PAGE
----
7 Ways to Improve Oral Hygiene During Quarantine

As we settle into the new normal of being stuck at home day in and day out, lots of us have taken to cleaning up our skin and hair care regimens so that once we are allowed back into the world, we can step outside better than before. However, not everyone has given a ton of thought into refreshing their oral care habits as well. It’s easy to get caught in the same old dental hygiene practices because, let’s face it, buying a new toothbrush just doesn’t have the same appeal as buying a new moisturizer. Don’t let yourself get caught up in that idea though because keeping your mouth clean is more important than ever at the moment. 

Dentists are currently limiting procedures to only dental emergencies including facial swelling, excessive bleeding that won’t stop, a broken or lost tooth, dental trauma leading to lost consciousness or severe nausea, or an unmanageable toothache that affects sleeping and/or eating. With this in mind, you’ll want to take the necessary steps to ensure that you avoid creating dental problems as you won’t be able to seek treatment for the time being.

So while you’re working on cleaning up your hair and skincare routines, here are some ways you can fix up your oral care routine as well so you can avoid dental issues and improve your overall dental care practices. That way your first post-quarantine dental check-up goes off without a hitch. 

Replace your toothbrush

Your toothbrush can be a breeding ground for germs and bacteria which is, yes, harmful for your teeth if not replaced, but it’s also the last thing you want around during a pandemic. You typically should replace your toothbrush once every three months for the sake of keeping built-up bacteria far from your mouth and ensuring that the bristles are not frayed and ineffective. For extra preventative measures during COVID-19, consider replacing it once or twice a month since it could be getting a hold of outside germs if you’re not careful. Think about it: you come home from the grocery store and wash your hands at the bathroom sink, and your toothbrush is nearby ready to latch on to germs. This isn’t ideal, so stock up on a couple of toothbrushes or toothbrush heads, and swap them out throughout quarantine.


Avoid sharing

While you’re being cautious about transferring germs, you’ll also want to avoid sharing things like floss and toothpaste with family members or roommates. Bacteria can linger at the tip of the toothpaste tube and on floss packaging, and right now we want to try to be as careful as possible when it comes to transferring germs, so it’s best to have all of your own dental hygiene products.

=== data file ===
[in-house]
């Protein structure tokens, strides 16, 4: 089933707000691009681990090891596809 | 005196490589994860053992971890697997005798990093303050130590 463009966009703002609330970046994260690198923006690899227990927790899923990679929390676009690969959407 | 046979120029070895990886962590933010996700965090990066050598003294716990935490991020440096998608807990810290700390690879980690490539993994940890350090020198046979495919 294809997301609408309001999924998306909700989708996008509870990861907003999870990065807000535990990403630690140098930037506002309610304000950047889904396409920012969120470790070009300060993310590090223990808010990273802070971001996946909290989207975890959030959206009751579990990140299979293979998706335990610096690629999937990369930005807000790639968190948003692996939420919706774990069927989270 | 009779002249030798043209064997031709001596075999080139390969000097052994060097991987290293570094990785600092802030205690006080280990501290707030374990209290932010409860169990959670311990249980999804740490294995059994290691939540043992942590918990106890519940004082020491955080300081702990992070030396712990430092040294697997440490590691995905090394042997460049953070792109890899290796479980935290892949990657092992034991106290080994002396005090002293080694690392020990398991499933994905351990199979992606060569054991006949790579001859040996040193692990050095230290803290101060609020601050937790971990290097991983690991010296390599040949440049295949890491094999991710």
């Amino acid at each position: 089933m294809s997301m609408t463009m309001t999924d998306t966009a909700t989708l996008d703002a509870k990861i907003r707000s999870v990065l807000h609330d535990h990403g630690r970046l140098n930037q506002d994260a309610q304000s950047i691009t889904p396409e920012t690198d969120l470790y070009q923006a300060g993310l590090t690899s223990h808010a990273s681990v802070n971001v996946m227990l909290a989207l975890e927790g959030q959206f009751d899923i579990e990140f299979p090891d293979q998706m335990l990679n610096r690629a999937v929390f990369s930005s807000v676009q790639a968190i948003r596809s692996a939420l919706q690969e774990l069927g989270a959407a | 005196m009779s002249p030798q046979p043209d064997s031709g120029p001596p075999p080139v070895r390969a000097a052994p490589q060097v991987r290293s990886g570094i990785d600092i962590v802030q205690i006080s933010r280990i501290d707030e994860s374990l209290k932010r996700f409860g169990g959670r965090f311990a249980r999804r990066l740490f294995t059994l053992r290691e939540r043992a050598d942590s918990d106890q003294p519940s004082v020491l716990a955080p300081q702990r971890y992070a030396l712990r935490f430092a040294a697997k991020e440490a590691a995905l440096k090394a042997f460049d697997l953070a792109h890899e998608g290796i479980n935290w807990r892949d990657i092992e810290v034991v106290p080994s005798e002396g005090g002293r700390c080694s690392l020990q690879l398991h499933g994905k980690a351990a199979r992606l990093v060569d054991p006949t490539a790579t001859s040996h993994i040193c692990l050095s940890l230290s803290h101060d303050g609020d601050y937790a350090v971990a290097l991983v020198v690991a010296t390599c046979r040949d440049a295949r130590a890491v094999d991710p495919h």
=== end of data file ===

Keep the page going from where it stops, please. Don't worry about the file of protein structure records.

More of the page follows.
Switch to a new and improved toothpaste

Many kinds of toothpaste contain harmful ingredients like sodium lauryl sulfate, triclosan, and artificial sweeteners and colors as well as mint flavor which is a common allergen. These can all lead to canker sores, rashes around the mouth, and inflammation. If you want to stay on the safe side, now is an ideal time to switch to a more gentle, natural toothpaste free of those ingredients to help prevent irritation and avoid the need for a dentist.


Create new healthy habits

If you’re reworking your personal care and hygiene habits, then take the extra bit of time to introduce immensely beneficial dental habits into your routine. If you’re not already flossing at least once a day or using a tongue scraper to clear bacteria from your tongue, start developing those habits now.

Flossing will help prevent cavities between teeth and gingivitis, and using a tongue cleaner will clear built-up bacteria on the tongue that can lead to bad breath. It’s said that it takes 28 days to develop a new habit, and while we’re stuck in quarantine for at least a few more weeks, and we’re focusing on ourselves more than ever, now is the perfect time to make those positive changes.

Make sure you’re brushing properly

While you’re creating new dental habits, make sure you brush up (pun intended) on the old ones as well. It’s easy to run on autopilot whilst brushing your teeth which can lead to careless brushing that isn’t as thorough as it should be.

Brush for at least two minutes, moving your toothbrush in circular motions on each tooth and around your gums, and ensure that you are reaching the back of your teeth, including those hard to reach molars.

Throw in an extra brush

Brushing twice a day, once in the morning and once before bed, is the basis of proper oral hygiene to prevent plaque build-up and tooth decay. Now that you're spending all your time at home, it doesn’t hurt to throw in a third brush if you eat something particularly sugary or sticky during the day.

Limit potentially harmful foods

That being said, it’s best to limit your intake of sugary and sticky foods in general. Sugary beverages like soda and sticky sugars like chewy candies can linger on your teeth and cause decay. Like everything else, these foods are fine in moderation, but overdoing it will most likely lead to damage, and while dental services are limited, you won’t be able to go in for a cleaning or to get a cavity filled so keep sugar intake to a minimum.

It’s also in your best interest to stay away from hard, crunchy things like hard candies and ice which can lead to a cracked or lost tooth. Foods like popcorn that can get stuck between teeth and in your gums are also dangerous as they can lead to inflammation and infection. Your goal during this time is to avoid the dentist, and keeping watch over what you eat is the best way to ensure you won’t have any sort of dental complication, whether it is an emergency or not.

Hear more about what Cleure founder, Dr. Flora Stay has to say about dental emergencies during COVID-19 in the video below.